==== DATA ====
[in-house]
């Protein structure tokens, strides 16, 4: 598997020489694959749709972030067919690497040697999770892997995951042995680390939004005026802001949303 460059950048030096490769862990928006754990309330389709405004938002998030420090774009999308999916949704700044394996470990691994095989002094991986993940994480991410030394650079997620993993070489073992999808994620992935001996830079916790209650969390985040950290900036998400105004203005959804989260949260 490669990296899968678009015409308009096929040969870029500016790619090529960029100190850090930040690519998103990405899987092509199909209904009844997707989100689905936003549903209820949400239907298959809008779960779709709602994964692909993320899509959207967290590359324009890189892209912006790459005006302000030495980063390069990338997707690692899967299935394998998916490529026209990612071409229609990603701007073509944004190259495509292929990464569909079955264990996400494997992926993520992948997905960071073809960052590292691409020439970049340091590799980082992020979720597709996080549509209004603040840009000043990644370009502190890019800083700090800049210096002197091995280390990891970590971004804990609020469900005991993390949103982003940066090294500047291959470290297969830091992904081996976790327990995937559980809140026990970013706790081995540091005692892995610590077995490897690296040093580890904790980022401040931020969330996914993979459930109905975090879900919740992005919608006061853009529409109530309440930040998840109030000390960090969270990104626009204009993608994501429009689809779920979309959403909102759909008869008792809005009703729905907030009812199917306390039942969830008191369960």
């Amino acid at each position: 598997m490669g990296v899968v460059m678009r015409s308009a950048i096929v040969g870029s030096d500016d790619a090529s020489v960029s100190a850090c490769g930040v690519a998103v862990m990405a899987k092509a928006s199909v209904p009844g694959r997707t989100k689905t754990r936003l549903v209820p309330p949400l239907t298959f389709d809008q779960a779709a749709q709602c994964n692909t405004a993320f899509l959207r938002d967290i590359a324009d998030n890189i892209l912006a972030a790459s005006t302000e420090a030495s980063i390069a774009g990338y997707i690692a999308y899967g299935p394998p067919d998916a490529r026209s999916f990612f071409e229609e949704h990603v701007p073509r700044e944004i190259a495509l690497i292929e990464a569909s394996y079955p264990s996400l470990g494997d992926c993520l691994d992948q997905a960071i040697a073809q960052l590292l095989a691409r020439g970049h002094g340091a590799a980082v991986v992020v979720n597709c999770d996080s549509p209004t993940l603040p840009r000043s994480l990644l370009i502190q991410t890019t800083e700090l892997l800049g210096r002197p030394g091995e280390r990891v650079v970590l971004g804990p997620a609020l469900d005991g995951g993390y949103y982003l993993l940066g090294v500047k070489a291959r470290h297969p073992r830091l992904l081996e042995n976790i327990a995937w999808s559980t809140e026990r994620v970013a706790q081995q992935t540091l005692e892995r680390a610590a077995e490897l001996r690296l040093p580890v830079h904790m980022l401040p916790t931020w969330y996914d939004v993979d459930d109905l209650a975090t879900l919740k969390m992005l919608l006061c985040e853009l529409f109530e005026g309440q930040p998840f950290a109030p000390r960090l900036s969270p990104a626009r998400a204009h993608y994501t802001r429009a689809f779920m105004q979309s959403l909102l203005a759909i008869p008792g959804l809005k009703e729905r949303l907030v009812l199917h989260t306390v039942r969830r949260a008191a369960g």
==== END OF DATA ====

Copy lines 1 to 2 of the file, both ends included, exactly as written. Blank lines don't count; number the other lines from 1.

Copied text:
[in-house]
């Protein structure tokens, strides 16, 4: 598997020489694959749709972030067919690497040697999770892997995951042995680390939004005026802001949303 460059950048030096490769862990928006754990309330389709405004938002998030420090774009999308999916949704700044394996470990691994095989002094991986993940994480991410030394650079997620993993070489073992999808994620992935001996830079916790209650969390985040950290900036998400105004203005959804989260949260 490669990296899968678009015409308009096929040969870029500016790619090529960029100190850090930040690519998103990405899987092509199909209904009844997707989100689905936003549903209820949400239907298959809008779960779709709602994964692909993320899509959207967290590359324009890189892209912006790459005006302000030495980063390069990338997707690692899967299935394998998916490529026209990612071409229609990603701007073509944004190259495509292929990464569909079955264990996400494997992926993520992948997905960071073809960052590292691409020439970049340091590799980082992020979720597709996080549509209004603040840009000043990644370009502190890019800083700090800049210096002197091995280390990891970590971004804990609020469900005991993390949103982003940066090294500047291959470290297969830091992904081996976790327990995937559980809140026990970013706790081995540091005692892995610590077995490897690296040093580890904790980022401040931020969330996914993979459930109905975090879900919740992005919608006061853009529409109530309440930040998840109030000390960090969270990104626009204009993608994501429009689809779920979309959403909102759909008869008792809005009703729905907030009812199917306390039942969830008191369960």